Japan: Re-drafting would shatter the glass-like TPP trade deal

By The Asian Nikkei Review   July 1, 2016 | 09:06 pm PT
American presidential candidates are turning their backs on the Trans-Pacific Partnership and pushing to rewrite the deal. Japan has become the first country member to make a firm stand against renegotiating the trade pact. Australia and other pact participants are roughly on the same page with Japan.

Japan insists it will not renegotiate the Trans-Pacific Partnership, even as U.S. presidential candidates have threatened to block the deal, the Asian Nikkei Review reported.

When Western investors visiting Japan's office for TPP affairs in late June asked about renegotiating the deal, Tokyo's answer was crystal clear.

"A renegotiation would shatter the glass-like agreement between the 12 countries," the Nikkei quoted a Japanese official as saying. "The U.S. stands to lose the most. It's impossible."

"The prime minister [Shinzo Abe] is already prepared for the TPP to not take effect if the U.S. insists on renegotiating the deal," an official said.


The Japanese TPP office has informed Prime Minister Shinzo Abe of every comment by U.S. presidential candidates related to the agreement. Photo by The Nikkei Asian Review.

Some U.S. Congressmen, who are taking a harsher tone on the TPP, have been inspired by successful experience in blocking a trade pact.

The U.S.-Korea Free Trade Agreement was signed in 2007 but did not enter into force until March 2012 due to congressional opposition. South Korea was forced to revisit the terms and accept a major delay on eliminating tariffs for car exports to the U.S.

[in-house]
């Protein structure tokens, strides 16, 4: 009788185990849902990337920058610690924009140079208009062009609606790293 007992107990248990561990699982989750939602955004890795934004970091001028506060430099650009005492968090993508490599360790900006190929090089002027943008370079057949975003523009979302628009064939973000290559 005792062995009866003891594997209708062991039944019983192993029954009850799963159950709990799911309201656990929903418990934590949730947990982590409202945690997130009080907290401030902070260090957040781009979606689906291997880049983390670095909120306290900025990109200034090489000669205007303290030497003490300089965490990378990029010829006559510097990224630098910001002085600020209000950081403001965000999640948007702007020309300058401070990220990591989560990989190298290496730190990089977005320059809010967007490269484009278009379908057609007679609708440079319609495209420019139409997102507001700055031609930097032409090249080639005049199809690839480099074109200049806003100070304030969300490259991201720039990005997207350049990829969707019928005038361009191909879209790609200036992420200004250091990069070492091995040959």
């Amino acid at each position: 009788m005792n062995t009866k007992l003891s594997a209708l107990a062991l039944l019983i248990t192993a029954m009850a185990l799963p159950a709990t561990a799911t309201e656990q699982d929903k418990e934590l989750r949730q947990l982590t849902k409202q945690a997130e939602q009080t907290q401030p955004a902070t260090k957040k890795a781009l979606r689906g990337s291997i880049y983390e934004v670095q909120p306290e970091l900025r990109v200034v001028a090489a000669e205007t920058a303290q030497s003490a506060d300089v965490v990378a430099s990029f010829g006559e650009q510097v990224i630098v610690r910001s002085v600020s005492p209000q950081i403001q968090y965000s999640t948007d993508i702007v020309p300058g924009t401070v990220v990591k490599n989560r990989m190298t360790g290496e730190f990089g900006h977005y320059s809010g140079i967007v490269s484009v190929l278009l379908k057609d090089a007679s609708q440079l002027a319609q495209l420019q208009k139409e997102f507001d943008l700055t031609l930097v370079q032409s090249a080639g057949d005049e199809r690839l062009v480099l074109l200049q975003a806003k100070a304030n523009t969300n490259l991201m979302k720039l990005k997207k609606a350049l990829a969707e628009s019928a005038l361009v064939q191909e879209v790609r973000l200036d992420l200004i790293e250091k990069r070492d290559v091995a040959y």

For the pact to take effect as soon as possible, other countries need to ratify the TPP prior to the U.S. Congress reconvening after the November presidential election. But New Zealand and Australia are among the few countries to make progress.

New Zealand's parliament narrowly voted 62-59 for the pact in May, with two more rounds of voting before ratification there is complete. But the country had to make concessions over its mainstay dairy products under the TPP. New Zealand piggybacking on the push for renegotiation is not completely out of the question, according to a source familiar with the matter.

Australia's parliament halted all proceedings ahead of the general election Saturday. Mexico and Peru have made no notable moves.

Malaysia already ratified the TPP, and monarchical Brunei requires no parliamentary approval to enact the deal. But other members face major obstacles in turning the regional trade bloc into a reality.

Vietnam has confirmed that the newly-elected lawmakers intend to ratify the trade deal at their first plenary session from July 20 to August 9.

Related news:

Vietnam to ratify TPP trade deal by August 9

Vietnam to shake up supporting industries to seize TPP opportunities

Vietnam's textiles: Low productivity could eat up TPP benefits

Vietnam the biggest beneficiary if Obama can pass TPP

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